The Yankees are taking futility to new depths.
After a gift-wrapped victory Tuesday night, when the Atlanta relievers applied the bow, the Yankees were unable to do anything for themselves offensively again in Wednesday’s 4-1 loss, bringing their one-game winning streak to a screeching halt.
The Yankees are now 6-11, their worst start since 1991, and have scored only 59 runs, the fewest through 17 games since they scored 55 in 1984.
Nothing is working. Aaron Boone tried another lineup shuffle Wednesday, moving Gio Urshela to the cleanup spot, and he couldn’t even make it through nine innings. Urshela went 1-for-3 with an infield single, but had to leave after seven due to what the Yankees said was lower-back stiffness.
If Urshela is forced to miss any significant time, that would be another demoralizing blow to a Yankees team already wobbly on its feet. Aside from DJ LeMahieu, Urshela had been their most reliable bat over the previous eight games, hitting .310 (9-for-29) with three doubles, two homers and six RBIs.
Otherwise, the Yankees’ production is abysmal. Their six wins are tied with the Twins and Rockies for the fewest in the majors. They’re also dead last in both OPS (.630) and batting average (.205).
"Forget about the numbers — slugging, on-base, any of that — it comes down to did we win or did we not win?" Aaron Judge said. "Did we get the job done or did we not? Right now we’re not getting the job done."
It’s becoming a new tradition in the Bronx. Not only is a Yankee’s name announced as he leaves the on-deck circle, he’s returned to the dugout with a trumpeting of boos, which have grown to impressive decibel levels for a stadium at only 20% capacity.
The frustration is everywhere. In the batter’s box, the dugout, the box seats, the bleachers. Fortunately, the fans smartened up and stopped the criminal idiocy of throwing baseballs onto the field, as they did last Friday at the start of this putrid homestand (1-4). But the Yankees are deserving targets of the fans’ verbal derision.
They are imposters in pinstripes right now.
"I think when you struggle offensively, there’s that look of a little bit of lifelessness, a little bit of lacking energy," Boone said afterward. "But I think it’s guys in the fight right now that are grinding away.
"So yeah, it’s on all of us to make sure we’re not only locked in — which I know we are — but also while you’re taking your lumps, and getting beat up a little bit, to make sure your mindset is strong, but also positive, especially when we’re talking about guys that you know have a really strong track record."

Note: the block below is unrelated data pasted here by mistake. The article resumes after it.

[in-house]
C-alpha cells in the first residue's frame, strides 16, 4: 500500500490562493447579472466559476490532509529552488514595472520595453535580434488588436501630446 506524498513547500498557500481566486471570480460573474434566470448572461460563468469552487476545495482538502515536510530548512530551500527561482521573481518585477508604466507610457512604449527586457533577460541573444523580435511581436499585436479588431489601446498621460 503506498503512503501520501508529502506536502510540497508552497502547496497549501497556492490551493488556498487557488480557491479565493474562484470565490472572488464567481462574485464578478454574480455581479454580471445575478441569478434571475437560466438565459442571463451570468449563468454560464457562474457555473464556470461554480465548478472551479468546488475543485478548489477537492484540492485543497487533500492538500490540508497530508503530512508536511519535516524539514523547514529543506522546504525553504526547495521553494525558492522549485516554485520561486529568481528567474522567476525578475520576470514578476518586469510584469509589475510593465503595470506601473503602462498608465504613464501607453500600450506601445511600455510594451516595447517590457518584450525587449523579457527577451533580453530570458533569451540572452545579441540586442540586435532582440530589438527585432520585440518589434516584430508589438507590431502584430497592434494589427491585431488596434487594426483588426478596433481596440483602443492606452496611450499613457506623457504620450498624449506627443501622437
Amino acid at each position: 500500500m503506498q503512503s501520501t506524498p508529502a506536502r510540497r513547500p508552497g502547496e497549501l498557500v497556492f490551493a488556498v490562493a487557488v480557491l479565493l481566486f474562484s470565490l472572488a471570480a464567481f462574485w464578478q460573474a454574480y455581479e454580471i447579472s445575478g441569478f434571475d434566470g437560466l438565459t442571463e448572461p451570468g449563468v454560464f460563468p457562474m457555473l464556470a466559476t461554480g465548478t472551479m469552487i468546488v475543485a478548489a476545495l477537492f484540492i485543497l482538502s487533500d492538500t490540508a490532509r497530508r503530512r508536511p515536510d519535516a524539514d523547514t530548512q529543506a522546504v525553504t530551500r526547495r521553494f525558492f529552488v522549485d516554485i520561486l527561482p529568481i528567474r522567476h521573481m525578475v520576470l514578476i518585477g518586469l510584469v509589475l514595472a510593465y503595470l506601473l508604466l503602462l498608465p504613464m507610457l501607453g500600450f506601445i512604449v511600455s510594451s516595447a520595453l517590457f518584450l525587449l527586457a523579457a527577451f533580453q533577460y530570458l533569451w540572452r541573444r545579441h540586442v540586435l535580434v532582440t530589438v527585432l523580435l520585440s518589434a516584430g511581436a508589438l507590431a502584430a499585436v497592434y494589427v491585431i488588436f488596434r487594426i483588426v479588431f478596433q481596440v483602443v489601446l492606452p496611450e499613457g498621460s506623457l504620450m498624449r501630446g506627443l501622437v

Giancarlo Stanton is mired in a 3-for-34 swamp. Gleyber Torres’ first-inning single bumped him up to 4-for-31. Gary Sanchez is currently 6-for-32. Clint Frazier finally recorded his first RBI of the season, ending a drought of 69 straight plate appearances with his run-scoring single in the ninth.
Slumps are one thing. They happen. But rarely do they engulf the entire roster simultaneously and the Yankees are playing an uninspired, bleak brand of baseball at the moment. They failed to respond after Boone chewed them out following Friday’s humiliating loss and Brian Cashman’s public vote of confidence apparently didn’t provide much inspiration either. It expired in 48 hours.
Ending the five-game losing streak Tuesday night was a mirage, a glimmer of false hope. The eighth-inning rally came together when three Yankees reached base without taking the bat off their shoulder: two four-pitch walks and an intentional pass. The go-ahead run scored on a wild pitch. The insurance run followed on a four-pitch walk with the bases loaded.
Still, that was an offensive explosion compared with the Yankees’ effort Wednesday, when they managed only five singles total and this time couldn’t even capitalize on more Atlanta freebies (six walks). LeMahieu — their most dangerous RISP threat — meekly grounded out with the bases loaded to end the seventh inning.
Frazier’s bloop single in the ninth helped the Yankees avoid the embarrassment of being shut out, but there were other things to be ashamed of. Most notably Torres hardly making an effort to run out a check-swing tapper in front of the plate, a bad look for a desperate team that can’t take any chance of reaching base for granted.
"I think anytime you got that kind of situation where a guy’s got to get off the mound, you’ve got to get after it," said Boone, who added that he would speak to Torres. "That’s got to be a little better, obviously."
But Torres is hardly alone. Everything has to be better with the Yankees. Period.